CAMP ARIFJAN, Kuwait, Nov. 8, 2017 — Maintenance experts assigned to the Army Field Support Battalion-Kuwait are an essential part of equipping the warfighter with the best and most reliable equipment available.
The battalion, part of the 401st Army Field Support Brigade, manages Army Prepositioned Stocks-5 in Kuwait and maintains more than 6,700 pieces of rolling stock that are spread across multiple brigade sized equipment sets.
Maintenance on APS-5 equipment is performed by contractors, but the quality assurance programs are managed by Soldiers and Army civilians.
“It is extremely important to have subject matter experts for each vehicle platform performing the final quality assurance checks because this equipment must be ready to rapidly move from the warehouse to the warfighter,” said Maj. Dianne Moncrief, support operations officer in charge, AFSBn-Kuwait.
The 401st AFSB provides materiel support for Army units across the U.S. Central Command area of responsibility. As missions change and unforeseen requirements emerge throughout the theaters of operation, those supported units might need additional equipment.
“Our maintenance noncommissioned officers and warrant officers check all equipment assigned to be issued to ensure we are giving a high quality product to supported units and that the product meets strict Department of the Army standards,” Moncrief said.
Supported units can request new equipment by submitting an Operational Needs Statement to the Department of the Army. An approved request for new equipment may potentially be sourced from APS-5.
“The amount of experience and expertise our mechanics have on all equipment in APS-5 gives me full confidence that we are issuing a quality product to the warfighter,” Moncrief said. “I am able to sleep better at night knowing that the right people have verified the quality of the contractors’ work and that the equipment is at peak readiness.”
Staff Sgt. Anthony Allen is a career Bradley mechanic and serves as a Contract Officer Representative with the AFSBn-Kuwait. In his role as a COR, he oversees contracted maintenance as part of a thorough and comprehensive quality assurance program.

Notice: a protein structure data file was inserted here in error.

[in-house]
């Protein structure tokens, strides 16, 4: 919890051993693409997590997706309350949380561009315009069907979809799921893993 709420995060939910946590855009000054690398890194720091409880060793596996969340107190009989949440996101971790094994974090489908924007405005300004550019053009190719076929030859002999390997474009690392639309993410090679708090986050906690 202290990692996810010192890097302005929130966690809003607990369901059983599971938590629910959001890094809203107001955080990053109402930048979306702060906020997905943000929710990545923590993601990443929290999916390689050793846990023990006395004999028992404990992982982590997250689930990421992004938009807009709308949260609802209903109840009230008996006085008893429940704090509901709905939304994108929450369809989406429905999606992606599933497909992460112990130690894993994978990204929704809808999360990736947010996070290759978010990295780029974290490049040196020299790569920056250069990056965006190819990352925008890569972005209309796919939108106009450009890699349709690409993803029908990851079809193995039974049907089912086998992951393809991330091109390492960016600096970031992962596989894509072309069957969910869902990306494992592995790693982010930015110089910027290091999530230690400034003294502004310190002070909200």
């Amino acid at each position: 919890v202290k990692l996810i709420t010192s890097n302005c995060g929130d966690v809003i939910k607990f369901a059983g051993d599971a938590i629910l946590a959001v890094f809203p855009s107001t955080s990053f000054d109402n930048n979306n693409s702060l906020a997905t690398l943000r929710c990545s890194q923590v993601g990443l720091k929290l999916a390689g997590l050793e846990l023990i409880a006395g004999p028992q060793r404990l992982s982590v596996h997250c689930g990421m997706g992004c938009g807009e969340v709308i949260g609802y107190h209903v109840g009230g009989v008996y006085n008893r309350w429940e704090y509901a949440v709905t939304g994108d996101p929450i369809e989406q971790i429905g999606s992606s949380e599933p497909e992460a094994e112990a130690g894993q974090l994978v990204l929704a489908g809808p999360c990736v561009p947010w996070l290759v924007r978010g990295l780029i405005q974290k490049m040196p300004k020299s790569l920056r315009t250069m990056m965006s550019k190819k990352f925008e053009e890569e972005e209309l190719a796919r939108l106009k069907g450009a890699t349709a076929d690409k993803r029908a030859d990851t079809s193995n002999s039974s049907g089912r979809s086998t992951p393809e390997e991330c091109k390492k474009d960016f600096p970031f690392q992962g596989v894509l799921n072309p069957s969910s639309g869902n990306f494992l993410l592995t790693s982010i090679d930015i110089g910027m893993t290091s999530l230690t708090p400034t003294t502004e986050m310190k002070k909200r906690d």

“Every component — every nut, every bolt, every washer, every clip — on a tank or a Bradley is there for a reason,” Allen said. “There’s a torque specification for all those things for a reason. We have to ensure that everything is done properly and nothing slips through the cracks.”
APS-5 is currently transitioning from the Care of Supplies in Storage (COSIS) program to Combat Configuration, which reduces the time it takes to issue out equipment and allows for vehicles to receive more regular service.
Every time maintenance is performed on a vehicle or a vehicle is taken out of COSIS, the piece of equipment will undergo a routine service and inspection.
Combat configured vehicles are scheduled for standard annual services and inspections.
“These inspections may be routine, but we take every single one seriously and approach each one with focus and attention to detail,” Allen said. “It’s not only important to put the best equipment in the warfighter’s hands, but it’s important for that warfighter to be confident in the equipment and not constantly worry about breakdowns and system failures.”
The quality assurance inspections include checking for leaks, loose bolts or parts, and confirming functionality of all the major systems and Soldier technologies.
The CORs also perform an engine health test, which checks air flow through the engine, fuel usage, and the internal engine brake system. The engine health test is performed using the vehicle’s internal instrument displays, then double checked on a laptop using special diagnostic software.
“It’s a 20 level maintenance test,” Allen said. “The contractor does it, then we come in behind them and do it again to make sure the vehicle is ready for the warfighter.”